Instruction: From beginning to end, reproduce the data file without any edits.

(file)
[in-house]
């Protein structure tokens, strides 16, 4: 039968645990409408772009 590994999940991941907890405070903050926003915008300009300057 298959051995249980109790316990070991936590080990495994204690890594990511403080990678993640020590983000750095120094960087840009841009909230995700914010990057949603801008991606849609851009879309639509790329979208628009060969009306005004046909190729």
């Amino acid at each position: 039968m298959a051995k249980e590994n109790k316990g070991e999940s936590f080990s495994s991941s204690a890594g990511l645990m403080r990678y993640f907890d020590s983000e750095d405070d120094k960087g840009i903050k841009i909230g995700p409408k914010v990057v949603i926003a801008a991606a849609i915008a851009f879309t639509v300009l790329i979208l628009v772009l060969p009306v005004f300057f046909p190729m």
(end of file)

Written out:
[in-house]
């Protein structure tokens, strides 16, 4: 039968645990409408772009 590994999940991941907890405070903050926003915008300009300057 298959051995249980109790316990070991936590080990495994204690890594990511403080990678993640020590983000750095120094960087840009841009909230995700914010990057949603801008991606849609851009879309639509790329979208628009060969009306005004046909190729």
């Amino acid at each position: 039968m298959a051995k249980e590994n109790k316990g070991e999940s936590f080990s495994s991941s204690a890594g990511l645990m403080r990678y993640f907890d020590s983000e750095d405070d120094k960087g840009i903050k841009i909230g995700p409408k914010v990057v949603i926003a801008a991606a849609i915008a851009f879309t639509v300009l790329i979208l628009v772009l060969p009306v005004f300057f046909p190729m």